Cloud-free night images from a new NASA and National Oceanic and Atmospheric Administration satellite have been combined to show illumination from city lights, gas flares, auroras, wildfires and reflected moonlight, the space agency said Wednesday.
The Visible Infrared Imaging Radiometer Suite aboard the NASA-NOAA Suomi National Polar-orbiting Partnership satellite launched last years is sensitive enough to detect the nocturnal glow produced by Earth's atmosphere and the light from a single ship in the sea, scientists said.
"For all the reasons that we need to see Earth during the day, we also need to see Earth at night," said Steve Miller, a researcher at NOAA's Colorado State University Cooperative Institute for Research in the Atmosphere. "Unlike humans, the Earth never sleeps."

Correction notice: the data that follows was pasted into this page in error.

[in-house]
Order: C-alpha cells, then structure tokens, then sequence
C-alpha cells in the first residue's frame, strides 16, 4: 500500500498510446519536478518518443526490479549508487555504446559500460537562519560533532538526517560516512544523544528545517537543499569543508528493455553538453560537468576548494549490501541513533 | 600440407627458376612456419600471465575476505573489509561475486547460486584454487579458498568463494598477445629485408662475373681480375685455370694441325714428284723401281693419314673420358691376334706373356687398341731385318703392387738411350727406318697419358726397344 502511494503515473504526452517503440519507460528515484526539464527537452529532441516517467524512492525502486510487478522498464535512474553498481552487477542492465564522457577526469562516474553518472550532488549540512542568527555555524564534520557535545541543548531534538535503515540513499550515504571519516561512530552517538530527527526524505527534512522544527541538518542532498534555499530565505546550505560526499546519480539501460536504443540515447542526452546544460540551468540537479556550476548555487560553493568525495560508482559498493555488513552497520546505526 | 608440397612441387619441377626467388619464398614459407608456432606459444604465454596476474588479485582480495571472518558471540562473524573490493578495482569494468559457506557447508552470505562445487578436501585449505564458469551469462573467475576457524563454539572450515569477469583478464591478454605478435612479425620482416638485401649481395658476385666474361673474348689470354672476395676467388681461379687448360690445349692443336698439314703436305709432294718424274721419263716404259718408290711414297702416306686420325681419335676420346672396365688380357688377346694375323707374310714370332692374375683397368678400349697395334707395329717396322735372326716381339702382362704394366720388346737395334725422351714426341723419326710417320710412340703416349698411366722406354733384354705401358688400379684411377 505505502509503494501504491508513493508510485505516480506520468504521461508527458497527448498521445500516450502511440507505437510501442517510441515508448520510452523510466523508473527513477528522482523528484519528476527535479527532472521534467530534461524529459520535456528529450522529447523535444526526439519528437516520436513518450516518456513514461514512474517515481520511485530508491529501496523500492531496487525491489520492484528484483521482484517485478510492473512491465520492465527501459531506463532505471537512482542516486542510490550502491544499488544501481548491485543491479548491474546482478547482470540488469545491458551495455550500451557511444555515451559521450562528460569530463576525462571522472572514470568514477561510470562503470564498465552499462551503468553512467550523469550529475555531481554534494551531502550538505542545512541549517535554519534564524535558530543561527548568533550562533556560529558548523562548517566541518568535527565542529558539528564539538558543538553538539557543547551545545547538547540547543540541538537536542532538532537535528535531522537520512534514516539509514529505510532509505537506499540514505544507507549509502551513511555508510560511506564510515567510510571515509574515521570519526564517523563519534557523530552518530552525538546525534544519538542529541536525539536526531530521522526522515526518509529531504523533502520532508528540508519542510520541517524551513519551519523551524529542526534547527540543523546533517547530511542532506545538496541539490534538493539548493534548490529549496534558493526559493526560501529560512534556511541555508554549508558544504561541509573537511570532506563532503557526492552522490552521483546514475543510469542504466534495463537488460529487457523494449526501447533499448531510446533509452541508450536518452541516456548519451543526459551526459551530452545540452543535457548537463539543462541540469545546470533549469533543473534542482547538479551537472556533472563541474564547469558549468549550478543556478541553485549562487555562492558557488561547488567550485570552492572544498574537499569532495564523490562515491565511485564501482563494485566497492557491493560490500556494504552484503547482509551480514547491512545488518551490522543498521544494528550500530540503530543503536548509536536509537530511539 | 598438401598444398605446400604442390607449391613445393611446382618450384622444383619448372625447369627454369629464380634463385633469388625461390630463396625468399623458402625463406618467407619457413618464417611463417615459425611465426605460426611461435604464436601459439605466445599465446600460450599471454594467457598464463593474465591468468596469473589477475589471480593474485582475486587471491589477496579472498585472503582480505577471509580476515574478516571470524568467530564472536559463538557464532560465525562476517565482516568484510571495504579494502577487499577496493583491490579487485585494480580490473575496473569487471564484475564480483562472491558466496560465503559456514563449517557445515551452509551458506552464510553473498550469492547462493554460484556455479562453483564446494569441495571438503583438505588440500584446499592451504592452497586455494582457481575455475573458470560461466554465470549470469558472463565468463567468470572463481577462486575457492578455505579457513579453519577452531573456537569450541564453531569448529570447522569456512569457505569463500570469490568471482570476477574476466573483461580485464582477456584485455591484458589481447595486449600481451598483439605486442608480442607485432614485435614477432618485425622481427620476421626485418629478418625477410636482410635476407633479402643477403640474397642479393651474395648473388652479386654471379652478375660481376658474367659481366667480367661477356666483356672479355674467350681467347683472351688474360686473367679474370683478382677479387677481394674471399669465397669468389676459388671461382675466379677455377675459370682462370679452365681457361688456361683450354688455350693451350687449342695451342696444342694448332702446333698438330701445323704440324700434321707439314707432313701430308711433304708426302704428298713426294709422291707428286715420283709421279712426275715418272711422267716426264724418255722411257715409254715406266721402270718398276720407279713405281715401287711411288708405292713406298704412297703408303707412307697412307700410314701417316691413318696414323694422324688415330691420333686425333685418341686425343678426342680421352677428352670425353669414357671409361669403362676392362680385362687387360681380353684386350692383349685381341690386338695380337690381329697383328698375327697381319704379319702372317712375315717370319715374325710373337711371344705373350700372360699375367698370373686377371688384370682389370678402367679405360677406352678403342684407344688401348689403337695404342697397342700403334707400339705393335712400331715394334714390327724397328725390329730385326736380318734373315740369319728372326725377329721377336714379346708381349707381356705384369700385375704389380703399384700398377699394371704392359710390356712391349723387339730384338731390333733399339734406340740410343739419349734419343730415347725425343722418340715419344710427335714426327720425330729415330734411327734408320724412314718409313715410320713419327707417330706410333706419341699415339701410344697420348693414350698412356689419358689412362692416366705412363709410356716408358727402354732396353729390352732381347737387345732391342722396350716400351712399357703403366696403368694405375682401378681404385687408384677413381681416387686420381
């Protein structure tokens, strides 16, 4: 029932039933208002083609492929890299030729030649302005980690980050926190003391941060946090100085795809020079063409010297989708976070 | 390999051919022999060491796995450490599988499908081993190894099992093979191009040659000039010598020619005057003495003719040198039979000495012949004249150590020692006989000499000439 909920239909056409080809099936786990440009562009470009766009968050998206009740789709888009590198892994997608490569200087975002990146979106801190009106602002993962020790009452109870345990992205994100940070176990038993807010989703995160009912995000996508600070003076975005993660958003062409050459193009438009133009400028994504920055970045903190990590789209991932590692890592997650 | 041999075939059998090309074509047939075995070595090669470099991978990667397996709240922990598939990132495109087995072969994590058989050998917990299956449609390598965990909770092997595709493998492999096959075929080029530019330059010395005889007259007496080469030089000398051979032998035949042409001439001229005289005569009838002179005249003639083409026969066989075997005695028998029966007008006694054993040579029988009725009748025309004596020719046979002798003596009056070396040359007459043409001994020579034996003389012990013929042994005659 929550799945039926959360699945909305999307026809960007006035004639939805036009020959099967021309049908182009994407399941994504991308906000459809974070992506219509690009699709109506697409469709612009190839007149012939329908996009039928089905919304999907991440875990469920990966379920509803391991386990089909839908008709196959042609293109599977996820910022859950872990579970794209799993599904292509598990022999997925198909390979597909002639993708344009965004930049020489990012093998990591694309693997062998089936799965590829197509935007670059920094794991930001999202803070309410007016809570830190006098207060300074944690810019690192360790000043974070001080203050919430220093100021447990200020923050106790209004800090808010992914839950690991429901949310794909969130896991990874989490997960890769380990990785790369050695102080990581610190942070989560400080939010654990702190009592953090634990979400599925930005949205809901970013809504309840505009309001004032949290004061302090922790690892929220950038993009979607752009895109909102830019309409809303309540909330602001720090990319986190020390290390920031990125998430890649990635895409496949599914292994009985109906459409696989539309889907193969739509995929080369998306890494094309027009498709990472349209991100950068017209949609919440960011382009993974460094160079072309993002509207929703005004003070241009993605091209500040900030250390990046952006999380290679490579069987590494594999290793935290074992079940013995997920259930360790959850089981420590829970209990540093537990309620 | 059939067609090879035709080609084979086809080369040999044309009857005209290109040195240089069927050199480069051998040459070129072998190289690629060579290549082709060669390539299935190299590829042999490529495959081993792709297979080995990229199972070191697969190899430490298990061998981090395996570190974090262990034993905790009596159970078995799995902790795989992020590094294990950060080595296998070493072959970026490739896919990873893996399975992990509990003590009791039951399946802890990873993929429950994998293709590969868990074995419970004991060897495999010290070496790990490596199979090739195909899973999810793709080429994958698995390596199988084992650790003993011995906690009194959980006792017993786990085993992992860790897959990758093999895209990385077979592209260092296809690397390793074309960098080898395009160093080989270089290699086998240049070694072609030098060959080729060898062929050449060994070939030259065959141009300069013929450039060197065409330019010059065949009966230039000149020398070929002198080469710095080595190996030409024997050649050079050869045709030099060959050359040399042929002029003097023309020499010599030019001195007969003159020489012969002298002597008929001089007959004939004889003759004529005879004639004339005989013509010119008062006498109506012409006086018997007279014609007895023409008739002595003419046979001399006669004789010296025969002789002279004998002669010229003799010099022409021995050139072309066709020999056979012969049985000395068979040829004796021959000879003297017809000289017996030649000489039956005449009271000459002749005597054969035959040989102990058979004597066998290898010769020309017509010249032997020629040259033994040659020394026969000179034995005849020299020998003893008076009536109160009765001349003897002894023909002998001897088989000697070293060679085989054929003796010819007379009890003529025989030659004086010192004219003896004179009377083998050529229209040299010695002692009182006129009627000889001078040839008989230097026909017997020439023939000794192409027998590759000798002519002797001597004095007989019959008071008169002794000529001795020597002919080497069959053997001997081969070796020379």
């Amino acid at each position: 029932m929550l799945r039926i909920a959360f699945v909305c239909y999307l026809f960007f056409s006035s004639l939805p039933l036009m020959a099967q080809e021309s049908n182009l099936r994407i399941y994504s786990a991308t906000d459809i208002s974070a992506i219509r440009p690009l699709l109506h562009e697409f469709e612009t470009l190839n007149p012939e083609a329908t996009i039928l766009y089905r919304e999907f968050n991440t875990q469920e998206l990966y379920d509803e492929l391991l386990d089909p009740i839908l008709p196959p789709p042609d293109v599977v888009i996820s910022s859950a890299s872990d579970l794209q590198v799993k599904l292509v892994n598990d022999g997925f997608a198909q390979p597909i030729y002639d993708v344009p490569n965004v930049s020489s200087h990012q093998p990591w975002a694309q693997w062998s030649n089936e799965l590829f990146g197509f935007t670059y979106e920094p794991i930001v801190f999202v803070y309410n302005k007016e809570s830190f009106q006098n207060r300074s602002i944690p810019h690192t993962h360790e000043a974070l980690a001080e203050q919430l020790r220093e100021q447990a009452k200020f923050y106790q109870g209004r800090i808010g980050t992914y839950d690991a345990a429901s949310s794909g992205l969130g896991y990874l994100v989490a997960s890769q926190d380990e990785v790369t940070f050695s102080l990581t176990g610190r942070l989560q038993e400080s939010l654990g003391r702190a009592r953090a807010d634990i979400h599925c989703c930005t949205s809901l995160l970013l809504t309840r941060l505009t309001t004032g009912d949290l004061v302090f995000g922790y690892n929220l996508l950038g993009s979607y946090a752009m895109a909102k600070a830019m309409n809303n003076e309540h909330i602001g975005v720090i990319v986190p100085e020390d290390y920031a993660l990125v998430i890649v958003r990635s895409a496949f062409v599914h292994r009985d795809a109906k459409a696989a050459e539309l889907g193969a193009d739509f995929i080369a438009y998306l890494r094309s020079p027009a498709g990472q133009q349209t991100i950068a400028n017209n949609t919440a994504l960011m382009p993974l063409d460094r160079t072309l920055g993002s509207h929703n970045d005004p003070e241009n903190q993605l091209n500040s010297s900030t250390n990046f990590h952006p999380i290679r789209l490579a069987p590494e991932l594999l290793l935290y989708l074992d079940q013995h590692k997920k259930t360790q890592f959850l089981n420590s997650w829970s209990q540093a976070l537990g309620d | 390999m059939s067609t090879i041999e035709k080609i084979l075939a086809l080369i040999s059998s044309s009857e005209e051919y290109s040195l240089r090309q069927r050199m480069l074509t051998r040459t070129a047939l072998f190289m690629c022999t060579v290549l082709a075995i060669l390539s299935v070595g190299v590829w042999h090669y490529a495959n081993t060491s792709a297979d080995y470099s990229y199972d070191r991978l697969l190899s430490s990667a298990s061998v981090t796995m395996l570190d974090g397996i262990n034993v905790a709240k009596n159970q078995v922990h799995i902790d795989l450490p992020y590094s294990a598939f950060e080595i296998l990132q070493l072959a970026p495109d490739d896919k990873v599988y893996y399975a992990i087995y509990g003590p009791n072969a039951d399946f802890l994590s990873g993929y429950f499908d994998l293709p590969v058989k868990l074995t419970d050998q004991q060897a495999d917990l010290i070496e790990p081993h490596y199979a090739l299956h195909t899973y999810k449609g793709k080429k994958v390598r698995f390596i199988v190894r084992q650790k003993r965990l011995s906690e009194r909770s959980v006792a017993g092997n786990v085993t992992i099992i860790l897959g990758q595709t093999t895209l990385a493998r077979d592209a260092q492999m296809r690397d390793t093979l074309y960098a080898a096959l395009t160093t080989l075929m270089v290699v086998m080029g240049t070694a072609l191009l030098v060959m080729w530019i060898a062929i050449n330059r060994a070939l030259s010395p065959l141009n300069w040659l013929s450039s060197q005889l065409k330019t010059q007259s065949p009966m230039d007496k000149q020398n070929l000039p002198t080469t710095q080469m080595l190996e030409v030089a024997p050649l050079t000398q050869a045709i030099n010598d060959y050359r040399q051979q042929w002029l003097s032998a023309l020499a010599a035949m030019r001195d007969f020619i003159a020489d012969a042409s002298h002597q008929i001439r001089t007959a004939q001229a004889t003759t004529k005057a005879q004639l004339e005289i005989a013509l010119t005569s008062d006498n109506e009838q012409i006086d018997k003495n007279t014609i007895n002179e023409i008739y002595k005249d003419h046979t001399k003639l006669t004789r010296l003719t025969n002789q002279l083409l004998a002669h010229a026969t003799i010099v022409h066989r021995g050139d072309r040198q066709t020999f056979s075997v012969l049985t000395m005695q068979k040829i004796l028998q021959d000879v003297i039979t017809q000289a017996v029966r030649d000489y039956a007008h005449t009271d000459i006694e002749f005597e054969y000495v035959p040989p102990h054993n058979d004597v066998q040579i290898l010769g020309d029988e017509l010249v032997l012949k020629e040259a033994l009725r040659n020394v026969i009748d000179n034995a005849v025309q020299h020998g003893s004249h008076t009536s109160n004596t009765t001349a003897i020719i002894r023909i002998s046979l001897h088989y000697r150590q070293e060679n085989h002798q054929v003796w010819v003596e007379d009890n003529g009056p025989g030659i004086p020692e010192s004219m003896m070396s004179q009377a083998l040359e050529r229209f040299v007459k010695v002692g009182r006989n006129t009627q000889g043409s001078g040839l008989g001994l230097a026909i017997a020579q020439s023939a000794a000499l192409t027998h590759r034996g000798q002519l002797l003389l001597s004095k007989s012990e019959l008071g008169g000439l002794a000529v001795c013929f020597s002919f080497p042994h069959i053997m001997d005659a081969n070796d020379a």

The satellite instruments allow scientists to maintain detailed observations of Earth's atmosphere and surface during nighttime hours as well as daytime, researchers said.
"The night is nowhere as dark as we might think," Miller said.
And with the satellite instruments helping scientists study human and natural sources of nighttime light, he said, "we don't have to be in the dark anymore, either."
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